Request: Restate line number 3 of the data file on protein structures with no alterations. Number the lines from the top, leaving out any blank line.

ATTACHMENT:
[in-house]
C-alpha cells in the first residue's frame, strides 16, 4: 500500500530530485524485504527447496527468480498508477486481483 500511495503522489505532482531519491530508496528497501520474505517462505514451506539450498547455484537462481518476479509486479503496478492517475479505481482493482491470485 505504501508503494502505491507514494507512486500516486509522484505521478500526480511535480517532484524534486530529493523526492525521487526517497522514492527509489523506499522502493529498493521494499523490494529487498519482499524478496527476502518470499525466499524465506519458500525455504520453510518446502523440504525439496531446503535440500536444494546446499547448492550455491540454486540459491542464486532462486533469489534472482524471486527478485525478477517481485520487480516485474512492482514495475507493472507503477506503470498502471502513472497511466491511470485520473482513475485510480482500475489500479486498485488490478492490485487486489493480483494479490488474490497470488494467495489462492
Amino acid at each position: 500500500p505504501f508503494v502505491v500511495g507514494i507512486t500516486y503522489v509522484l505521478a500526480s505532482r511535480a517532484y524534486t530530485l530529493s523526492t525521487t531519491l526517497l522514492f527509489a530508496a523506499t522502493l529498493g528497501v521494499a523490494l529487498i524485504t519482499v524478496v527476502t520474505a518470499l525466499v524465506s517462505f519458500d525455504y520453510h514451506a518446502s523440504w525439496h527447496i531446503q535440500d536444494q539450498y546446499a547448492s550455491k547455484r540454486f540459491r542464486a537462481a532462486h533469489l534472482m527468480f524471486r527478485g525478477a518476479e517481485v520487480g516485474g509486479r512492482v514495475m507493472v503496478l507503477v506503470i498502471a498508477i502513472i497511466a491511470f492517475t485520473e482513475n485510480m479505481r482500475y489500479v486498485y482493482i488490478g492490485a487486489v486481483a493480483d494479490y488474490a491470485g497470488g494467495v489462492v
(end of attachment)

Amino acid at each position: 500500500p505504501f508503494v502505491v500511495g507514494i507512486t500516486y503522489v509522484l505521478a500526480s505532482r511535480a517532484y524534486t530530485l530529493s523526492t525521487t531519491l526517497l522514492f527509489a530508496a523506499t522502493l529498493g528497501v521494499a523490494l529487498i524485504t519482499v524478496v527476502t520474505a518470499l525466499v524465506s517462505f519458500d525455504y520453510h514451506a518446502s523440504w525439496h527447496i531446503q535440500d536444494q539450498y546446499a547448492s550455491k547455484r540454486f540459491r542464486a537462481a532462486h533469489l534472482m527468480f524471486r527478485g525478477a518476479e517481485v520487480g516485474g509486479r512492482v514495475m507493472v503496478l507503477v506503470i498502471a498508477i502513472i497511466a491511470f492517475t485520473e482513475n485510480m479505481r482500475y489500479v486498485y482493482i488490478g492490485a487486489v486481483a493480483d494479490y488474490a491470485g497470488g494467495v489462492v